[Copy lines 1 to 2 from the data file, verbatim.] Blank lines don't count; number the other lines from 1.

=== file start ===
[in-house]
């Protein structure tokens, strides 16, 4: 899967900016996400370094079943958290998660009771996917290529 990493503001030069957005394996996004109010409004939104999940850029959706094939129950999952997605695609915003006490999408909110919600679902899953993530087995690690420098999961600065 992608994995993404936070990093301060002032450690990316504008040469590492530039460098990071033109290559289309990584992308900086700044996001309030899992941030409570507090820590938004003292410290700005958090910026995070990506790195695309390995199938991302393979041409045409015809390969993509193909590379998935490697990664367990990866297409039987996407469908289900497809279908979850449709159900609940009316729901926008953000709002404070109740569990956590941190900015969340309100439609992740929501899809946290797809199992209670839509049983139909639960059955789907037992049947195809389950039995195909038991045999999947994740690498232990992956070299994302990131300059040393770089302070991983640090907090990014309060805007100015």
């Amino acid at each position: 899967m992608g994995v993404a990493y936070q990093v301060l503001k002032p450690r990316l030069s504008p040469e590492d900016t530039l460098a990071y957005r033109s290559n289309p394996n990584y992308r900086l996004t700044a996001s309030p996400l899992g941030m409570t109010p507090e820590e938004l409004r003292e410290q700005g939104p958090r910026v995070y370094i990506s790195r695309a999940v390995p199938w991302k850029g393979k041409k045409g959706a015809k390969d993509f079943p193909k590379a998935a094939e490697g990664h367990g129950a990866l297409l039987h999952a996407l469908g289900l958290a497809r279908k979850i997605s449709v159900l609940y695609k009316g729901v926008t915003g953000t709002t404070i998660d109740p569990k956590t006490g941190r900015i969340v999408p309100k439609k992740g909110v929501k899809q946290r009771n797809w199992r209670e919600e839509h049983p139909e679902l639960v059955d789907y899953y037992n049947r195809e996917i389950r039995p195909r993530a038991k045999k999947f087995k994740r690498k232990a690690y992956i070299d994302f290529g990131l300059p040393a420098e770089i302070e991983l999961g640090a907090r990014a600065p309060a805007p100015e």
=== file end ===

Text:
[in-house]
């Protein structure tokens, strides 16, 4: 899967900016996400370094079943958290998660009771996917290529 990493503001030069957005394996996004109010409004939104999940850029959706094939129950999952997605695609915003006490999408909110919600679902899953993530087995690690420098999961600065 992608994995993404936070990093301060002032450690990316504008040469590492530039460098990071033109290559289309990584992308900086700044996001309030899992941030409570507090820590938004003292410290700005958090910026995070990506790195695309390995199938991302393979041409045409015809390969993509193909590379998935490697990664367990990866297409039987996407469908289900497809279908979850449709159900609940009316729901926008953000709002404070109740569990956590941190900015969340309100439609992740929501899809946290797809199992209670839509049983139909639960059955789907037992049947195809389950039995195909038991045999999947994740690498232990992956070299994302990131300059040393770089302070991983640090907090990014309060805007100015």